Yesterday, OSHA issued guidance aimed at educating workers and employers on how to properly use face coverings at work during the COVID-19 pandemic. Structured as a series of frequently asked questions with answers, the guidance is the latest word from OSHA on measures workplaces can and should take to protect against the spread of COVID-19.

This is the second of two posts dedicated to reopening plans for manufacturers.  In the first post on May 26, I addressed the first two questions which every manufacturer may wish to ask as it forms its reopening plans.  Manufacturing;  Back to Business (Part One) (May 26, 2020).  Here, I address the next four questions.

The disruption created by the COVID-19 pandemic stressed the entire manufacturing sector.  For the most part, manufacturers responded to those challenges quickly and responsibly.  Now that every state has begun reopening, the manufacturing sector will once again be called on to lead.  Manufacturers which respond well to those challenges will thrive in the months ahead.

While a recent headline-grabbing Forbes article may have caused some concern (“Researchers Say Social Distancing To Prevent Coronavirus May Need To Continue Until 2022”), many manufacturers are now planning to return to “Business as (the New) Normal.”  During the last two months, I have been fielding calls from essential manufacturers on how to

OSHA previously issued guidance on preparing workplaces for COVID-19, which we covered on the blog a few weeks ago. The agency has been busy issuing additional materials to guide employers through these uncharted waters. A few recent developments are summarized below:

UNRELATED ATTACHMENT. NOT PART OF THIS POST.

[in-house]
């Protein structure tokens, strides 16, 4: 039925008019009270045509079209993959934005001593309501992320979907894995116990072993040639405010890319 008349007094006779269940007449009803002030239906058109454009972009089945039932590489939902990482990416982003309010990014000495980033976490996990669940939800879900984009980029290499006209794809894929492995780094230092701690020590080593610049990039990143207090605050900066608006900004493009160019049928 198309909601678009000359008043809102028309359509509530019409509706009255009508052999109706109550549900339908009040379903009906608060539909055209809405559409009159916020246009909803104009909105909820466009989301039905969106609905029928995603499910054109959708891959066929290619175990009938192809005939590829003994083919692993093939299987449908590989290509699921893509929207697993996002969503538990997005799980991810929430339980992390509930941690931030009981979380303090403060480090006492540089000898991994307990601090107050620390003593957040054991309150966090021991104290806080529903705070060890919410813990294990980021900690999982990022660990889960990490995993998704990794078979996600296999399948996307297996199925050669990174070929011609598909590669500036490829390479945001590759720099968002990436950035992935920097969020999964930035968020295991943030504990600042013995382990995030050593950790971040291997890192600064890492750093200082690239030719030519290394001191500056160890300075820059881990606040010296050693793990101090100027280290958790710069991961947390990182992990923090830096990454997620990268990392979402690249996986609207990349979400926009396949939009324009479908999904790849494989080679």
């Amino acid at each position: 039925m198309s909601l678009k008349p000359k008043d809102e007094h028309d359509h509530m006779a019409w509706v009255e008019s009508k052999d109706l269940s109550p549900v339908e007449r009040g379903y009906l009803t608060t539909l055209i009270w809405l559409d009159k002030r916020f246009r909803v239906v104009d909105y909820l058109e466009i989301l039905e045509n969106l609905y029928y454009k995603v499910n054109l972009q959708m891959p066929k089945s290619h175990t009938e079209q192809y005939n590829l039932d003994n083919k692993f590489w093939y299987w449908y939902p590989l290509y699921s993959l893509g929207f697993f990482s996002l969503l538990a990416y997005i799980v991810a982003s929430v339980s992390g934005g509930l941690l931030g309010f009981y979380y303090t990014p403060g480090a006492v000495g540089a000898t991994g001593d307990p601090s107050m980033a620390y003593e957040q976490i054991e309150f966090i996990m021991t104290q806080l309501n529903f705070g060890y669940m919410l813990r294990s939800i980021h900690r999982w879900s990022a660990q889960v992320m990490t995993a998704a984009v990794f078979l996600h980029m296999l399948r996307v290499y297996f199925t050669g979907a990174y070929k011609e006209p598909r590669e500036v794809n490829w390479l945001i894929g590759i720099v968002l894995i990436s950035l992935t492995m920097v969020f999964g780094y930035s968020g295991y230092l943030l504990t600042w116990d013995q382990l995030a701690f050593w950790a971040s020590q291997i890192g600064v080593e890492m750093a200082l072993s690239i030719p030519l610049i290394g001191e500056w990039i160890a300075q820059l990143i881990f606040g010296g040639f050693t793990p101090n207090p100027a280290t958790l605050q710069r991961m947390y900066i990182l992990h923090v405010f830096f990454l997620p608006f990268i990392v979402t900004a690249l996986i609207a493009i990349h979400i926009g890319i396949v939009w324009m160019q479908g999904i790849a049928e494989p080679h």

Recordkeeping and Reporting Requirements

OSHA has confirmed that COVID-19 can be a recordable work-related

Last week, the Occupational Safety and Health Administration (OSHA) issued guidance on preparing workplaces for COVID-19. The guidance provides recommendations to help employers plan for the impact of COVID-19 on their businesses, workers, customers, and the public. While a number of states have implemented orders affecting certain workplaces, this guidance remains important for all employers

Thank you to my colleague, Jonathan Schaefer, for this post. Jon focuses his practice on environmental compliance counseling, occupational health and safety, permitting, site remediation, and litigation related to federal and state regulatory programs.

Today OSHA issued a final rule approving two additional quantitative fit testing protocols for inclusion in appendix A of the Respiratory Protection Standard. These protocols are:

  1. The modified ambient aerosol condensation nuclei counter (CNC) quantitative fit testing protocol for full-facepiece and half-mask elastomeric respirators; and
  2. The modified ambient aerosol CNC quantitative fit testing protocol for filtering facepiece respirators.

Both protocols are variations of the original OSHA-approved ambient aerosol CNC protocol, but have fewer test exercises, shorter exercise duration, and a more streamlined sampling sequence. The new rule becomes effective September 26, 2019.
Continue Reading OSHA Approves New Respiratory Fit Testing Protocols

Thank you to my colleague, Jonathan Schaefer, for this post. Jon focuses his practice on environmental compliance counseling, occupational health and safety, permitting, site remediation, and litigation related to federal and state regulatory programs.

OSHA recently announced that it is considering whether it should revise the Control of Hazardous Energy (Lockout/Tagout (LOTO)) standard to

OSHA recently announced that it is considering whether it should revise the powered industrial trucks standards for general, construction, and maritime industries. Powered industrial trucks include forklifts, fork trucks, motorized hand trucks, platform lift trucks, tractors, and other industrial trucks powered by an electric motor or internal combustion engine. The powered industrial trucks standards have